Just as important to me as my comic-books are my vintage magazines and I've been collecting them for many, many years. My most prized item of them all is the April 1962 edition of British Vogue. I was so happy when I discovered this in an old magazine shop about twenty years ago, because inside was the legendary photo editorial by a young David Bailey and starring his muse, Jean Shrimpton.
The reason why this particular magazine is relevant is because there's a film about to air this week on BBC4 based around this very assignment; when Bailey used a 35mm SLR instead of large or medium format and shot a fashion story like no other. Refusing to conform to the expectations of Vogue's fashion editor at the time his shoot resulted in a mix of fashion, reportage and a hint of Pop Art and changed the way fashion was photographed for all time. We'll Take Manhattan is on Thursday 26th January on BBC Four, Starring Aneurin Barnard and Karen Gillan and will hopefully be worth watching. Meanwhile, here are some scans from my own vintage copy of Vogue '62.
David Bailey has been an inspiration to me since I won my first all-plastic Diana camera in a talent contest at the age of ten. The contest was nothing to do with photography at all, but I was awarded this prize for my exceptional skill at delivering an ear-splitting Tarzan call. This was some form of entertainment for kids at the Sinah Warren holiday resort in Hayling Island. Anyhow, I made good use of this light-leaking piece of equipment until I'd saved enough pocket-money for something a little more robust.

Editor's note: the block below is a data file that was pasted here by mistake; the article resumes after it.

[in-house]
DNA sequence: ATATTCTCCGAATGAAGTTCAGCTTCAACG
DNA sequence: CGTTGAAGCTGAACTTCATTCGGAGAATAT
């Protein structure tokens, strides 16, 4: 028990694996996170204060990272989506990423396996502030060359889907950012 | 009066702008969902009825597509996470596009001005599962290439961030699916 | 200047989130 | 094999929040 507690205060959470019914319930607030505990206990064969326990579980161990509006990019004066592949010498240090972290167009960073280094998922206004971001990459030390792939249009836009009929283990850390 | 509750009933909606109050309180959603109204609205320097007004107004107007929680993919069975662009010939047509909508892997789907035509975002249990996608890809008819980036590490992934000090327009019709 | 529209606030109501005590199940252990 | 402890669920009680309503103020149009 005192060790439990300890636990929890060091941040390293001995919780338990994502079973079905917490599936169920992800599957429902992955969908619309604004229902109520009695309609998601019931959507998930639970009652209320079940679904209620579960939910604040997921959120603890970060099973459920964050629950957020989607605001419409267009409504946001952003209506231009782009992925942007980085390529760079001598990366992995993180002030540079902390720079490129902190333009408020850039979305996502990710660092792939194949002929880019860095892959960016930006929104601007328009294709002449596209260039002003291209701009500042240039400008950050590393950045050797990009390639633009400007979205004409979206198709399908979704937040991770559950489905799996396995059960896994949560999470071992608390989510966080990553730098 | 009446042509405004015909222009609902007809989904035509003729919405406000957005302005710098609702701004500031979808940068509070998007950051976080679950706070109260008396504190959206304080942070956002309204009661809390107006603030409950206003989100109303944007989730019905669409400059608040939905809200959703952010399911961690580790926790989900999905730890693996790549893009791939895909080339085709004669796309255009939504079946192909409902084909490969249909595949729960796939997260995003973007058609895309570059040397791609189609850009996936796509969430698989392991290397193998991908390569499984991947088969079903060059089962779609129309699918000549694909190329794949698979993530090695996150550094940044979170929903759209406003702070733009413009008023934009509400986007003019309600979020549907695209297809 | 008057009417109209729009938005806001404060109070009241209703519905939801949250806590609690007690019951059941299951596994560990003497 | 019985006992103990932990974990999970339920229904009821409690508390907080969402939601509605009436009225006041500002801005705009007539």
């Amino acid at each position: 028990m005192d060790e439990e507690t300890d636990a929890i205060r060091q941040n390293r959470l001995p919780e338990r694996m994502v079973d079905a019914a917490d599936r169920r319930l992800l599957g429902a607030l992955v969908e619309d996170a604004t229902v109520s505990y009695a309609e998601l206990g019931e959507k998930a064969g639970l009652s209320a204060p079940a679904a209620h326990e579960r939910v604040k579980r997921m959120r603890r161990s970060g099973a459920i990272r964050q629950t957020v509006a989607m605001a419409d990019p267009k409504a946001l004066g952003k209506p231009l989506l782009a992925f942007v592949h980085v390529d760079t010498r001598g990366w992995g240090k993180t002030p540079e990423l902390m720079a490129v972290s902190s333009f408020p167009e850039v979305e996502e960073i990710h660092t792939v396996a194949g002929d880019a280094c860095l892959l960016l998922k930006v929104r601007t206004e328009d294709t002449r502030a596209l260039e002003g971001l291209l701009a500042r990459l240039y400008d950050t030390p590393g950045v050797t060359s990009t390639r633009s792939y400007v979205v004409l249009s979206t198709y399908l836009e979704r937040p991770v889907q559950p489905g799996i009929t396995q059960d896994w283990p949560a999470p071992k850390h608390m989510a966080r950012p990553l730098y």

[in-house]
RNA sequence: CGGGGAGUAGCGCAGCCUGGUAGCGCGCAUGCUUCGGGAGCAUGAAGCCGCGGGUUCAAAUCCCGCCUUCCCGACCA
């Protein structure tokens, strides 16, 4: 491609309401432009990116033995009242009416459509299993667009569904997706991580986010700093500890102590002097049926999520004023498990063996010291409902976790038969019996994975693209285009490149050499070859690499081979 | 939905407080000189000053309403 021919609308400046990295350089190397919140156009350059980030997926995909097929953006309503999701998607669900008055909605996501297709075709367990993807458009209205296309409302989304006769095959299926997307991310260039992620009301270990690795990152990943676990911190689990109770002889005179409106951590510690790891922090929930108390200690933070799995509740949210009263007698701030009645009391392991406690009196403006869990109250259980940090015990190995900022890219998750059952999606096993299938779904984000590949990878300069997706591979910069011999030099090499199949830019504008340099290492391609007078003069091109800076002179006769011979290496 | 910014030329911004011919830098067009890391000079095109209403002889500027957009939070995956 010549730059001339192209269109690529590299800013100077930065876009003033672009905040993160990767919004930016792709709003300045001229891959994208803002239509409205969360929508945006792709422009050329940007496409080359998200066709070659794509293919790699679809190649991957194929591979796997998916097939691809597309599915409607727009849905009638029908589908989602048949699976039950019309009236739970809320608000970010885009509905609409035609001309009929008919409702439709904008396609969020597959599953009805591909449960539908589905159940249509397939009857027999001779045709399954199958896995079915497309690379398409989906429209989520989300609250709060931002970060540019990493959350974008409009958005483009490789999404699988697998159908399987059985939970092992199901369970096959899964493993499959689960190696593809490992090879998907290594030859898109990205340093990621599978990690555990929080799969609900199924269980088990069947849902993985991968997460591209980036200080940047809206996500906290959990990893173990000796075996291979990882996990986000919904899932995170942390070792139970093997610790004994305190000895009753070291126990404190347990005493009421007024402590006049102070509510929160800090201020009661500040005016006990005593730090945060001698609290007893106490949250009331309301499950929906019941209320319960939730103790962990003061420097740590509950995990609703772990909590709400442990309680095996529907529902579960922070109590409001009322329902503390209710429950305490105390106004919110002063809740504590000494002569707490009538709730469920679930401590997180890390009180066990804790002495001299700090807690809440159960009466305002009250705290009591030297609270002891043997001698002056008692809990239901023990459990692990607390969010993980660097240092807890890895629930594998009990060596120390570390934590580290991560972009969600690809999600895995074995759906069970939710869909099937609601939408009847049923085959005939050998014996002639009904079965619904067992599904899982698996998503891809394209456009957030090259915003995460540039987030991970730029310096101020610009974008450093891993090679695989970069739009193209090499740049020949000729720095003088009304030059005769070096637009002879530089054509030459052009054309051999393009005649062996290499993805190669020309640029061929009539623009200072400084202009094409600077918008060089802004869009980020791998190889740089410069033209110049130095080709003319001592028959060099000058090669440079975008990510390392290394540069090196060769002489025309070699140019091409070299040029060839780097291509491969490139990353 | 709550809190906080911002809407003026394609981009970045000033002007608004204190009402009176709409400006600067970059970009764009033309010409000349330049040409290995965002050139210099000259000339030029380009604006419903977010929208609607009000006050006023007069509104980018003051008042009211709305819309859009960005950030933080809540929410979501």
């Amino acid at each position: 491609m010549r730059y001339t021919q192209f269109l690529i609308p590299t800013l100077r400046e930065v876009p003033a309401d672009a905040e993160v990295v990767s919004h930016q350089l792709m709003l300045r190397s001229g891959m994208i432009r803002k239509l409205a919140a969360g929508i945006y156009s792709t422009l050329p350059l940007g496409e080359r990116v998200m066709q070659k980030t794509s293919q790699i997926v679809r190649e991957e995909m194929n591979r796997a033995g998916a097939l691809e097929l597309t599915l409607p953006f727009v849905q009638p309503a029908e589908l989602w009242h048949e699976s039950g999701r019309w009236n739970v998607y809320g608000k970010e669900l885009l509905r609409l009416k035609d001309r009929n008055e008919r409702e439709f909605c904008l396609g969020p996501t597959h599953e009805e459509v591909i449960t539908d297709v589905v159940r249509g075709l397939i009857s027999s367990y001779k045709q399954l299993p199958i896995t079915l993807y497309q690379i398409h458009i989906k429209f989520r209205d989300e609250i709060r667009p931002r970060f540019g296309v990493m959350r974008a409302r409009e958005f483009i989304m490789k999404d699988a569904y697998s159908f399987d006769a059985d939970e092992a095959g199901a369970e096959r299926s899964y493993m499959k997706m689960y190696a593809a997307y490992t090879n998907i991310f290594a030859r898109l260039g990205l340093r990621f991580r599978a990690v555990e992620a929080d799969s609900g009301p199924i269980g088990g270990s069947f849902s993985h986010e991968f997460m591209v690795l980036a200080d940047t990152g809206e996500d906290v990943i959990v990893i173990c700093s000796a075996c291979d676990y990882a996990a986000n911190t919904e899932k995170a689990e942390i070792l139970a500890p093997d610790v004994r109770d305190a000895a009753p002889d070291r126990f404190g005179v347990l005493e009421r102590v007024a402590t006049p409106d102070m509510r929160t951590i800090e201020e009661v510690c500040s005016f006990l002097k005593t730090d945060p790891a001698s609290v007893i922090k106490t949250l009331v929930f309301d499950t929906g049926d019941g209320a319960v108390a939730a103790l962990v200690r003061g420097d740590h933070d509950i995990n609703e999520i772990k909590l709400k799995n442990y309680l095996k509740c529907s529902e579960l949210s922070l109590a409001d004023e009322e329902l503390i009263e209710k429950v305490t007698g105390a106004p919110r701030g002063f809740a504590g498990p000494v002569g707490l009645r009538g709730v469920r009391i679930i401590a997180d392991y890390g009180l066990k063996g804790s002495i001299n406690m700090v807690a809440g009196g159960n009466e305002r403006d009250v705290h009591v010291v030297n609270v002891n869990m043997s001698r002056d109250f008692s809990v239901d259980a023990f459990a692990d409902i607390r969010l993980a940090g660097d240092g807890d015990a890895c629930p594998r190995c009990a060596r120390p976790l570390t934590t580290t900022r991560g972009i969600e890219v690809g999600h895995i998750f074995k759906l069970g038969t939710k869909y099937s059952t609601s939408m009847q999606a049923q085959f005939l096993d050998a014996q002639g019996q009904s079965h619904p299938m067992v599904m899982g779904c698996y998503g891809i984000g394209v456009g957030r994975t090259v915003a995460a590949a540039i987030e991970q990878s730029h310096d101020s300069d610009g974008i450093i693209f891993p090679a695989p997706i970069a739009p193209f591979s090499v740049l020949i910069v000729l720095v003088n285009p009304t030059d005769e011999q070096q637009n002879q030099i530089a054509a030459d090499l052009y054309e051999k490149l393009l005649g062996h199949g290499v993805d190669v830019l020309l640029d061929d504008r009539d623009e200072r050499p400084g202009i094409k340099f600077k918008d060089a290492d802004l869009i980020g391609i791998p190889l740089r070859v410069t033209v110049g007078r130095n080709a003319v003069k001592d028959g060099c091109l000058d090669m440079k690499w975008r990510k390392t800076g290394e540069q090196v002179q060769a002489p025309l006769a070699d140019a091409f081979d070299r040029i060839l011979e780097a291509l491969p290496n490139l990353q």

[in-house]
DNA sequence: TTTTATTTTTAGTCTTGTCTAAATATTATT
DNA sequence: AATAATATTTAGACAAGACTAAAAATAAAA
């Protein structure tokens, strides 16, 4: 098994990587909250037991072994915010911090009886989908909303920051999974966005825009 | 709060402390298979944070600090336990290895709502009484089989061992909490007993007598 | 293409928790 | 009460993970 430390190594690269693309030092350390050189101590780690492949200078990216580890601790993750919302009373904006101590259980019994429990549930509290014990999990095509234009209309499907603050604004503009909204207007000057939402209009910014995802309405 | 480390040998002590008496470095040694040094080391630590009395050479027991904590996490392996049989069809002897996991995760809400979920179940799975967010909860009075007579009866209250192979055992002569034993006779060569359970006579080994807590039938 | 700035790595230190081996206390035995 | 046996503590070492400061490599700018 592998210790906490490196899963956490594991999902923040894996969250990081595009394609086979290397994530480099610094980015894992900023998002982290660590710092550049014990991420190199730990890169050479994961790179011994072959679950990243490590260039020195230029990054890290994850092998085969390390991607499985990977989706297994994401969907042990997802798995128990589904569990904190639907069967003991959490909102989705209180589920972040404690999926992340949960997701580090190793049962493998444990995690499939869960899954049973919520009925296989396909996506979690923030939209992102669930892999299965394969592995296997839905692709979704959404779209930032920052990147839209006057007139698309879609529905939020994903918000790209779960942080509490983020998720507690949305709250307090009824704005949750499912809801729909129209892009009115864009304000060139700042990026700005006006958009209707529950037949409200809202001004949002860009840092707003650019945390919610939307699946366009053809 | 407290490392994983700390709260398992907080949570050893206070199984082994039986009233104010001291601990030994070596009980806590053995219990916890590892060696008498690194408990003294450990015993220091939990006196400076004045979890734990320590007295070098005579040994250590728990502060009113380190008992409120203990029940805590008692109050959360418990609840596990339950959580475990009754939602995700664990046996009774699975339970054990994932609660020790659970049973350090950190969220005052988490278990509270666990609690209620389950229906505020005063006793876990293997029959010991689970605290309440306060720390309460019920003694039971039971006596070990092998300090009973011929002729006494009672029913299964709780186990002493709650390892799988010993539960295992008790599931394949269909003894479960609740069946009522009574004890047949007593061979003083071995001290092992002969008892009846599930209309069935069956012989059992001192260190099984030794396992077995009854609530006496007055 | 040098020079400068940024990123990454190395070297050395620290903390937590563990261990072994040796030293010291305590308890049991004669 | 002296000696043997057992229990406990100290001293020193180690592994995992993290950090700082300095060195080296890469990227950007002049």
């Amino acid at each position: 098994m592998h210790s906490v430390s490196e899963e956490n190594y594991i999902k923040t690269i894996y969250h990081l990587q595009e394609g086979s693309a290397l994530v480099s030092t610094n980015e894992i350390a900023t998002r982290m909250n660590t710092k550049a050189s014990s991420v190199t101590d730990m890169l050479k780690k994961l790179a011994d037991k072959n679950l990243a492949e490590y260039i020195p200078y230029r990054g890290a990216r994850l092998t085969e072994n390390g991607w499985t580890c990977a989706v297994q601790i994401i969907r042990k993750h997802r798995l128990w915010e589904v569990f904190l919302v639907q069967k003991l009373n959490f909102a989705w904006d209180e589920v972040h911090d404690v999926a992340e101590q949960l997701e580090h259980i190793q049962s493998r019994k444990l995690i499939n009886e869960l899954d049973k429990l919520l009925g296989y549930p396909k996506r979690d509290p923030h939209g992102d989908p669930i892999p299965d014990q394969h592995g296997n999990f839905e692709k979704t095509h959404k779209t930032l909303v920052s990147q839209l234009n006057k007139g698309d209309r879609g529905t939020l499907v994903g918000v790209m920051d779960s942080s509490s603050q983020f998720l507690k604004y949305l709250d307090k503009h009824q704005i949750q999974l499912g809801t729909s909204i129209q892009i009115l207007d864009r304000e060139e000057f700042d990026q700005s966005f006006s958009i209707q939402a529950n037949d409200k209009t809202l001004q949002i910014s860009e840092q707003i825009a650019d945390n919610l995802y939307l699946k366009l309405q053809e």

I did finally get to see Bailey for real in the early 80's when I was assistant to a photographer called Bruce Fleming. Well known for his photos of Jimi Hendrix and a great many others, he was also a member of the swinging sixties photo-set and that day we were using the studio next door to Bailey. Bruce was another great inspiration for me and I'll always remember the things I learnt while working for him. He used to have an amazing selection of photographs on the wall of his apartment which he referred to as 'Memories and Friends on Eight by Tens'. One of them was a photo of him shaking hands with his own hero, Weegee and another was this cutting from King Magazine, September, 1966. The reason I can post this page is because coincidentally, I found this very magazine about six months ago on a vintage magazine stall in the East End.